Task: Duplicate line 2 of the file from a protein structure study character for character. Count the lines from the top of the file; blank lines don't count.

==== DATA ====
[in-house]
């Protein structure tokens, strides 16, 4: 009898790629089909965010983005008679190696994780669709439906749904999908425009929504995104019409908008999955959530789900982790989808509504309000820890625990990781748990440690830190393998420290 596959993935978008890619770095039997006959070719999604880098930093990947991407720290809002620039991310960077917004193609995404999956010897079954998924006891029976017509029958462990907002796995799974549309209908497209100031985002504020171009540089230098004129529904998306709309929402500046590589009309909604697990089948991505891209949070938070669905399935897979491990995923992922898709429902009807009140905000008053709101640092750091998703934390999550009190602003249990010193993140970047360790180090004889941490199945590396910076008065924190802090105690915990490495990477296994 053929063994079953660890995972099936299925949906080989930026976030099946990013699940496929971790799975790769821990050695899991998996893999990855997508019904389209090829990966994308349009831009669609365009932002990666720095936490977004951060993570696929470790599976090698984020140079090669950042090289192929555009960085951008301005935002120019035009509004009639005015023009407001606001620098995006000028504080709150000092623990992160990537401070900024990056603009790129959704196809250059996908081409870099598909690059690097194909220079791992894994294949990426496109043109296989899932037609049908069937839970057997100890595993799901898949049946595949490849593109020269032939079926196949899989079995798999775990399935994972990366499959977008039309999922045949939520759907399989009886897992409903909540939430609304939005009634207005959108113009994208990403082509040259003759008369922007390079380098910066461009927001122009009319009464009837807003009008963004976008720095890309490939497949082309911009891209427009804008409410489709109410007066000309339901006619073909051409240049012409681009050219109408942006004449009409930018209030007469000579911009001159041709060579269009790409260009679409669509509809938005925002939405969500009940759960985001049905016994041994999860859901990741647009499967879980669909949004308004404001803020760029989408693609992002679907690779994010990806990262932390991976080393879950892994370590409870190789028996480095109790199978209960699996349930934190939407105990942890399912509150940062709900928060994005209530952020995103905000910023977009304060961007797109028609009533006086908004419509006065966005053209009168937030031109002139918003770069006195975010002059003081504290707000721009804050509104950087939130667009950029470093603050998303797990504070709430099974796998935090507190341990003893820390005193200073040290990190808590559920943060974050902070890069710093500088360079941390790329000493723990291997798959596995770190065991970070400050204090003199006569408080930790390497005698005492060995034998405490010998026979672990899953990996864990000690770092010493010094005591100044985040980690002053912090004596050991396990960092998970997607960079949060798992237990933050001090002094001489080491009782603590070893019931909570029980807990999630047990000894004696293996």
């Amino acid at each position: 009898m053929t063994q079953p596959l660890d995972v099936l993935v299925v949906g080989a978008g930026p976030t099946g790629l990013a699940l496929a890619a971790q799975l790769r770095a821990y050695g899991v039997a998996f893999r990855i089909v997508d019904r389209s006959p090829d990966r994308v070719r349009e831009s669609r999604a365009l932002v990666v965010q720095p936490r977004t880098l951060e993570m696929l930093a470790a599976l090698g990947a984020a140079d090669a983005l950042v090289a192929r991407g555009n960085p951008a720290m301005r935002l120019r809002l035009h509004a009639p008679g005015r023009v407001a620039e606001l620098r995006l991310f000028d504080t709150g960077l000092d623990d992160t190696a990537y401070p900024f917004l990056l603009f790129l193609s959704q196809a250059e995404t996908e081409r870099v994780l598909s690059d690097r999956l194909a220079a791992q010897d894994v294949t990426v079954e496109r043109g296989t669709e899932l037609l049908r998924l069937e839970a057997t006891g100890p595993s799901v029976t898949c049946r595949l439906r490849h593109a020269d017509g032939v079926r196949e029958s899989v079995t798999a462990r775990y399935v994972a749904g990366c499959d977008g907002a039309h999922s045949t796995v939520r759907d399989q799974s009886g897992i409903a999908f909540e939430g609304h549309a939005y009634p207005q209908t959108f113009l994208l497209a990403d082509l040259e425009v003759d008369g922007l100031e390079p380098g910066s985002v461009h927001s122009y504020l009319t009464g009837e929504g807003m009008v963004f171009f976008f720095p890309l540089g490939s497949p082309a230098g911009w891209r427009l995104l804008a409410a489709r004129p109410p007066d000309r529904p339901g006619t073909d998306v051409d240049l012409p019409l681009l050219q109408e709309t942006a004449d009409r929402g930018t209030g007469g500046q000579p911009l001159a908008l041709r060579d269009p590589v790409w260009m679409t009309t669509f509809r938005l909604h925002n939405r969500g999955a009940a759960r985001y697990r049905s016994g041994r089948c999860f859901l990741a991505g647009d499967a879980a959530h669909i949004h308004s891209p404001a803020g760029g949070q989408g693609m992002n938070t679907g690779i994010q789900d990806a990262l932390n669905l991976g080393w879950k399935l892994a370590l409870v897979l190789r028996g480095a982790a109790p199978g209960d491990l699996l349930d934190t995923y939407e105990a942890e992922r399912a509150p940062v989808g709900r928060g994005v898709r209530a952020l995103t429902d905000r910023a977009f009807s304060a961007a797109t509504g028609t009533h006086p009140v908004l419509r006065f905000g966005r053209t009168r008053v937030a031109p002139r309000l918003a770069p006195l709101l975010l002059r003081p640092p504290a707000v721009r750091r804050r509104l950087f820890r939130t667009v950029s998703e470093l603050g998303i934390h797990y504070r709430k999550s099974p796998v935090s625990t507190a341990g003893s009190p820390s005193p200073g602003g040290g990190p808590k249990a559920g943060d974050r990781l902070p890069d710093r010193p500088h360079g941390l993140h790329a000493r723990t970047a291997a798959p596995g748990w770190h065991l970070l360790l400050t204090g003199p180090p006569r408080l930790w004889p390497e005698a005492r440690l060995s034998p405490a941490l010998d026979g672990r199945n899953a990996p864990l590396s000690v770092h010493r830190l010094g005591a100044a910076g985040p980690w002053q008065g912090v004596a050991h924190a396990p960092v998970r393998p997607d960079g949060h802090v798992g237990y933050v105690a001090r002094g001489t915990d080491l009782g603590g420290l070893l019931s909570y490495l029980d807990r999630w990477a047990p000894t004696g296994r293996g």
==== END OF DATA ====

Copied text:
């Protein structure tokens, strides 16, 4: 009898790629089909965010983005008679190696994780669709439906749904999908425009929504995104019409908008999955959530789900982790989808509504309000820890625990990781748990440690830190393998420290 596959993935978008890619770095039997006959070719999604880098930093990947991407720290809002620039991310960077917004193609995404999956010897079954998924006891029976017509029958462990907002796995799974549309209908497209100031985002504020171009540089230098004129529904998306709309929402500046590589009309909604697990089948991505891209949070938070669905399935897979491990995923992922898709429902009807009140905000008053709101640092750091998703934390999550009190602003249990010193993140970047360790180090004889941490199945590396910076008065924190802090105690915990490495990477296994 053929063994079953660890995972099936299925949906080989930026976030099946990013699940496929971790799975790769821990050695899991998996893999990855997508019904389209090829990966994308349009831009669609365009932002990666720095936490977004951060993570696929470790599976090698984020140079090669950042090289192929555009960085951008301005935002120019035009509004009639005015023009407001606001620098995006000028504080709150000092623990992160990537401070900024990056603009790129959704196809250059996908081409870099598909690059690097194909220079791992894994294949990426496109043109296989899932037609049908069937839970057997100890595993799901898949049946595949490849593109020269032939079926196949899989079995798999775990399935994972990366499959977008039309999922045949939520759907399989009886897992409903909540939430609304939005009634207005959108113009994208990403082509040259003759008369922007390079380098910066461009927001122009009319009464009837807003009008963004976008720095890309490939497949082309911009891209427009804008409410489709109410007066000309339901006619073909051409240049012409681009050219109408942006004449009409930018209030007469000579911009001159041709060579269009790409260009679409669509509809938005925002939405969500009940759960985001049905016994041994999860859901990741647009499967879980669909949004308004404001803020760029989408693609992002679907690779994010990806990262932390991976080393879950892994370590409870190789028996480095109790199978209960699996349930934190939407105990942890399912509150940062709900928060994005209530952020995103905000910023977009304060961007797109028609009533006086908004419509006065966005053209009168937030031109002139918003770069006195975010002059003081504290707000721009804050509104950087939130667009950029470093603050998303797990504070709430099974796998935090507190341990003893820390005193200073040290990190808590559920943060974050902070890069710093500088360079941390790329000493723990291997798959596995770190065991970070400050204090003199006569408080930790390497005698005492060995034998405490010998026979672990899953990996864990000690770092010493010094005591100044985040980690002053912090004596050991396990960092998970997607960079949060798992237990933050001090002094001489080491009782603590070893019931909570029980807990999630047990000894004696293996």